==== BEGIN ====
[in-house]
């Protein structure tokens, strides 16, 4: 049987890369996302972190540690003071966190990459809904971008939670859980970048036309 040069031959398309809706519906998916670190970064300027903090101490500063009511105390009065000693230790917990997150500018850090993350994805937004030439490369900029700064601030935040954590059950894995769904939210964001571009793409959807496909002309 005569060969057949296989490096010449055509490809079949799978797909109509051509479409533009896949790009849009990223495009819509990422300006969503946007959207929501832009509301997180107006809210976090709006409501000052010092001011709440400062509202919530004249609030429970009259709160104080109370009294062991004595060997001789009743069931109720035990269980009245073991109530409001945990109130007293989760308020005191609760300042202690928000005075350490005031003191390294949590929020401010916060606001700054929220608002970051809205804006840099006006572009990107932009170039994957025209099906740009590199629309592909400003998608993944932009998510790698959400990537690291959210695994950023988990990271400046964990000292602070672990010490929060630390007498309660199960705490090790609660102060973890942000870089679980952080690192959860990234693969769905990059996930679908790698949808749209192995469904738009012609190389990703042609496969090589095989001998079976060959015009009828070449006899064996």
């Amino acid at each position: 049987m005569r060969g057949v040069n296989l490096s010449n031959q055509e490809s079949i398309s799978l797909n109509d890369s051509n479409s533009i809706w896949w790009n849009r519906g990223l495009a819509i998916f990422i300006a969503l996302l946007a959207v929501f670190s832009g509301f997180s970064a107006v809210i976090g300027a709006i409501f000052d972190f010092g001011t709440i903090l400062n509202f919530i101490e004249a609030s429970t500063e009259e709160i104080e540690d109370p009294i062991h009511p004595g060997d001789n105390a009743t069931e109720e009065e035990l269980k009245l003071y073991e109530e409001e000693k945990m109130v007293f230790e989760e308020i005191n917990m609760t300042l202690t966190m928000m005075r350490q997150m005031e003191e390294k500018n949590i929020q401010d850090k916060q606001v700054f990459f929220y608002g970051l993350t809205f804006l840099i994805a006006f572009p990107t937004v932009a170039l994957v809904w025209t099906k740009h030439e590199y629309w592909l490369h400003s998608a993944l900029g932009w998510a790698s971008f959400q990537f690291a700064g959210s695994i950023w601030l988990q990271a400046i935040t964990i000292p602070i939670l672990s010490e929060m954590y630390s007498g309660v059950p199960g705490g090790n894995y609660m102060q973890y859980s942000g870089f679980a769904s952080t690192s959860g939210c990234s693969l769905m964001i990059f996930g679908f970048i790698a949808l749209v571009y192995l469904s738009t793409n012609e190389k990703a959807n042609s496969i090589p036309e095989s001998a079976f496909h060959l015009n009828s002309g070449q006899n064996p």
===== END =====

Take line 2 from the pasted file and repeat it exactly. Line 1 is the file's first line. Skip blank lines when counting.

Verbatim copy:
């Protein structure tokens, strides 16, 4: 049987890369996302972190540690003071966190990459809904971008939670859980970048036309 040069031959398309809706519906998916670190970064300027903090101490500063009511105390009065000693230790917990997150500018850090993350994805937004030439490369900029700064601030935040954590059950894995769904939210964001571009793409959807496909002309 005569060969057949296989490096010449055509490809079949799978797909109509051509479409533009896949790009849009990223495009819509990422300006969503946007959207929501832009509301997180107006809210976090709006409501000052010092001011709440400062509202919530004249609030429970009259709160104080109370009294062991004595060997001789009743069931109720035990269980009245073991109530409001945990109130007293989760308020005191609760300042202690928000005075350490005031003191390294949590929020401010916060606001700054929220608002970051809205804006840099006006572009990107932009170039994957025209099906740009590199629309592909400003998608993944932009998510790698959400990537690291959210695994950023988990990271400046964990000292602070672990010490929060630390007498309660199960705490090790609660102060973890942000870089679980952080690192959860990234693969769905990059996930679908790698949808749209192995469904738009012609190389990703042609496969090589095989001998079976060959015009009828070449006899064996």